I have had several readers contact me about switching from a Keto diet to the Mediterranean diet. Let me start by saying that any diet for weight loss will have results if you follow it. Studies have shown that optimizing adherence is the most important factor for weight loss success. Having said that, when choosing a diet, an eating plan, a way of life- you really need to think about how realistic it is. Can you eat this way forever and be content? If the answer is no, then most likely that diet will be a failure.
Benefits of Switching from Keto Diet to a Mediterranean Diet
1. Easier to follow. The Mediterranean diet does not eliminate any food group.
2. Healthier and Evidence Based. I will not go into all the details here, but over 6000 studies support the Mediterranean Diet, the Keto Diet on the other hand has much less evidence. Actually, there is no comparison, the Mediterranean Diet has by far the most evidence than any other diet.
3. Long-term results. For the most part we know that a low carbohydrate diet may accelerate weight loss IN THE SHORT TERM, long term though there is no difference with a Mediterranean diet.
4. It’s a Real Diet. The Mediterranean diet is a real way of eating that appeared in certain areas of the world, not a man-made diet.
5. What about diabetes? Repeatedly, overviews and meta-analysis of studies show that the Mediterranean diet not only can prevent the appearance of diabetes, but for those who have it, the diet can provide a good control of blood sugar. It is important to note that some of this protection can be attributed to the polyphenols (compounds with antioxidant activity found in plants) present in the diet.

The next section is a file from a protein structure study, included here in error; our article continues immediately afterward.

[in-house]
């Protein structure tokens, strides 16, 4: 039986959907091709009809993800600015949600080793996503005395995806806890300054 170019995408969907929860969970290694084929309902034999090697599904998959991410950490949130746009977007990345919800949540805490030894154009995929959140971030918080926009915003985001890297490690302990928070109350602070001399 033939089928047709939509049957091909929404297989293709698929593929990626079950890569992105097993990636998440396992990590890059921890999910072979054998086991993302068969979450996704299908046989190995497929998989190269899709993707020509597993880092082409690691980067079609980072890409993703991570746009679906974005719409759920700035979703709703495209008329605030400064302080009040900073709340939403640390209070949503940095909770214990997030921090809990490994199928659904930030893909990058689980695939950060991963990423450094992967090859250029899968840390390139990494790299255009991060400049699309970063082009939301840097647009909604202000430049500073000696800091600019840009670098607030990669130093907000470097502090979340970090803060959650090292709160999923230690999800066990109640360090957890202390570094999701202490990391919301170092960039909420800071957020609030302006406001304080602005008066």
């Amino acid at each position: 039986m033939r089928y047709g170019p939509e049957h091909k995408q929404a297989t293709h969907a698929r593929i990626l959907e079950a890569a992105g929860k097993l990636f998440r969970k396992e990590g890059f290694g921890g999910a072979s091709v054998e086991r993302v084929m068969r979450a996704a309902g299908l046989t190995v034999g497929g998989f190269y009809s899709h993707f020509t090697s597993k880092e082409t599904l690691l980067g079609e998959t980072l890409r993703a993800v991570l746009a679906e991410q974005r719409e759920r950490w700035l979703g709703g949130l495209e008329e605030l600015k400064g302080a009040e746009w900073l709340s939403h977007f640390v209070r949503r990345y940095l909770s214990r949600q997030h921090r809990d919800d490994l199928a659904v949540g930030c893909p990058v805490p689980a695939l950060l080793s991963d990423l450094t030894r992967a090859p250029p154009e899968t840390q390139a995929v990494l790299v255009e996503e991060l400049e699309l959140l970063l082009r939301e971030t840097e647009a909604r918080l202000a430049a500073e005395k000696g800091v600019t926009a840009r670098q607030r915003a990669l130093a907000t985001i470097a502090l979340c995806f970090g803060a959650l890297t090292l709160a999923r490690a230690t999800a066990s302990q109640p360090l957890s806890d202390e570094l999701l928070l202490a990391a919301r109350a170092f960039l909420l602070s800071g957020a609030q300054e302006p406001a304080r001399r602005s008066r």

The Authentic Mediterranean Diet is NOT a High Carbohydrate Diet
Before we start I need to clarify one issue or rather a misconception about the Mediterranean Diet that may be important to Keto followers. Contrary to what you may have heard, the real/authentic Mediterranean diet is not a high carbohydrate diet. It is not about pasta and bread, but about a lot of vegetables and a lot of olive oil. A typical menu on the Greek Diet which is considered the prototype of the Mediterranean diet, comes to about 40% fat, 40% carbohydrates and 20% protein. These are the findings from an analysis of macro- and micronutrients in a traditional Greek menu gathered by top Mediterranean Diet researcher Dr. Antonia Trichopoulou. The Greek diet is extremely rich in plant foods with small amounts of meat and the fat mainly comes from the generous use of extra virgin olive oil, resulting in moderate carbohydrate, moderate fat (not low fat) diet making it highly palatable.
So now that we have that out of the way, let’s look at how you can transition to a Mediterranean Diet smoothly:
5 Ways To Transition From a Keto Diet to the Mediterranean Diet
1. Start with Keto Friendly Mediterranean Meals. If you look specifically at the Greek-Mediterranean diet you will find numerous foods that are quite keto friendly, this will get you used to consuming more vegetables and good fats. Some to try:
- Greek Green Beans
- Shrimp with Tomatoes and Feta
- Stuffed Eggplant with Tomato and Onion
- One Pot Greek Style Mushrooms and Leeks
- Mediterranean Garlic and Herb Crusted Roasted Sardines
- Roasted Zucchini and Tomatoes
- Traditional Greek Asparagus Omelet
2. Introduce Carbohydrates with Beans. Since you will be introducing carbohydrates in your diet again, the best way is to start eating beans. Bean or legumes combine, carbohydrates, protein, fiber and antioxidants and provide good blood sugar control. Start out with this lentil stew and these one pot black-eyed beans as they are better tolerated.